“Civilians must never be subjected to violence during the course of conflict.All parties must take all necessary measures to ensure their safety and security,” she added.

In March, Lee told the Human Rights Council in Geneva that as the world’s attention was focused on the crisis in Rakhine State, violence was escalating in other areas such as Kachin.

She urged all parties to the conflict to abide by their obligations under international humanitarian law, and said it was incumbent upon all forces to observe the principles of distinction, proportionality and precaution.

According to UN reports, more than 5,000 civilians have been displaced from villages near the border with China inthelast three weeks. Children, pregnant women, the elderly and people with disabilities are among those displaced.

Lee said she had received reports that a food convoy organised by the Myanmar Red Cross was prevented from entering the village of Man Wai on 23 April. More than 100 civilians have been trapped in the village for three weeks with no or very limited access to food, medicine and other items needed for survival.

“All parties to the conflict must allow the passage of humanitarian assistance,” the Special Rapporteur said. “Any wilful impediment of relief supplies may amount to war crimes under international law.”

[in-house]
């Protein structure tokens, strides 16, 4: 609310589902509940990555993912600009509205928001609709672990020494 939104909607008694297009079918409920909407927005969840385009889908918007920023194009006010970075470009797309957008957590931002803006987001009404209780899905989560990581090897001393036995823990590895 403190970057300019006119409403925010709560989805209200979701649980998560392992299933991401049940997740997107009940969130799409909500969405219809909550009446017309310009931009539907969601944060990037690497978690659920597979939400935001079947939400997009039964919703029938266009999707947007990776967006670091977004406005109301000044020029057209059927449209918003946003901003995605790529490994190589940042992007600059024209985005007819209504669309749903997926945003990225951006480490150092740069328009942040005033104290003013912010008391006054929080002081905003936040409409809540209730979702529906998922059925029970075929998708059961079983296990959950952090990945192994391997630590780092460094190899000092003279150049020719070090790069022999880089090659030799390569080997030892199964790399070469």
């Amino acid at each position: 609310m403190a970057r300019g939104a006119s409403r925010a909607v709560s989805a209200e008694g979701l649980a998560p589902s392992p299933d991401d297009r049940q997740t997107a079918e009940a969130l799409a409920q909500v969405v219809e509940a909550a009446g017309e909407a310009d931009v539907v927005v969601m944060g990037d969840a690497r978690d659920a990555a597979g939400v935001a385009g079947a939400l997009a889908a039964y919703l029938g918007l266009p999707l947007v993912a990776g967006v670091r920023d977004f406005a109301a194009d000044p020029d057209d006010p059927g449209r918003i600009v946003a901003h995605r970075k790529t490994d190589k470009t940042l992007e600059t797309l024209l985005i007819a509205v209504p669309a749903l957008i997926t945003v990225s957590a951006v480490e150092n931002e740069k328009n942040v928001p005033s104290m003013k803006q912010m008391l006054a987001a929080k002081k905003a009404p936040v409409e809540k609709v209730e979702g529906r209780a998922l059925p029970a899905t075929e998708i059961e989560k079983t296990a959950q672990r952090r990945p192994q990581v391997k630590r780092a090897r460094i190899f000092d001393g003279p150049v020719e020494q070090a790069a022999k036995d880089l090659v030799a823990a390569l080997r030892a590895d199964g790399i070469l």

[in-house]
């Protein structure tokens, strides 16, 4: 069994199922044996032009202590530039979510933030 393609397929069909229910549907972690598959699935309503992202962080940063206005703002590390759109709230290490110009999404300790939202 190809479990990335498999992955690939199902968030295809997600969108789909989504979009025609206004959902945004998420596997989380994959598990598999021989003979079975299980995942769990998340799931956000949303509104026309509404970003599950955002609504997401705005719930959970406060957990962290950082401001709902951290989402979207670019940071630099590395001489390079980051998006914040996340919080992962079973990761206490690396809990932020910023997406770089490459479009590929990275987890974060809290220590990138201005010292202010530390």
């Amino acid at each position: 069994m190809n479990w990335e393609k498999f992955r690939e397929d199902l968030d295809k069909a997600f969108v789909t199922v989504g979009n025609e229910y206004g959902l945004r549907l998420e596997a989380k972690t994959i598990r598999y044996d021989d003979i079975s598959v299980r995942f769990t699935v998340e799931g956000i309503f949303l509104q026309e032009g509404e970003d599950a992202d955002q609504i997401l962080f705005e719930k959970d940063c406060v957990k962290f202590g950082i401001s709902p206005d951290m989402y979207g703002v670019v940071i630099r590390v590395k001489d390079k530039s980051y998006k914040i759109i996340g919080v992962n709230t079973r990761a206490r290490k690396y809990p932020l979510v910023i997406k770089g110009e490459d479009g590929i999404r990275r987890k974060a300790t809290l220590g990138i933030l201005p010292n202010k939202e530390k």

ENDS

Yanghee Lee (Republic of Korea) was appointed by the UN Human Rights Council in 2014 as the Special Rapporteur on the situation of human rights in Myanmar. She is independent from any government or organization and serves in her individual capacity. Ms. Lee served as member and chairperson of the UN Committee on the Rights of the Child (2003-2011). She is currently a professor at Sungkyunwan University, Seoul, and serves on the Advisory Committee of the National Human Rights Commission of Korea. Ms. Lee is the founding President of International Child Rights Center.

The Special Rapporteurs are part of what is known as the Special Procedures of the Human Rights Council. Special Procedures, the largest body of independent experts in the UN Human Rights system, is the general name of the Council’s independent fact-finding and monitoring mechanisms. Special Procedures mandate-holders are independent human rights experts appointed by the Human Rights Council to address either specific country situations or thematic issues in all parts of the world. They are not UN staff and are independent from any government or organization. They serve in their individual capacity and do not receive a salary for their work.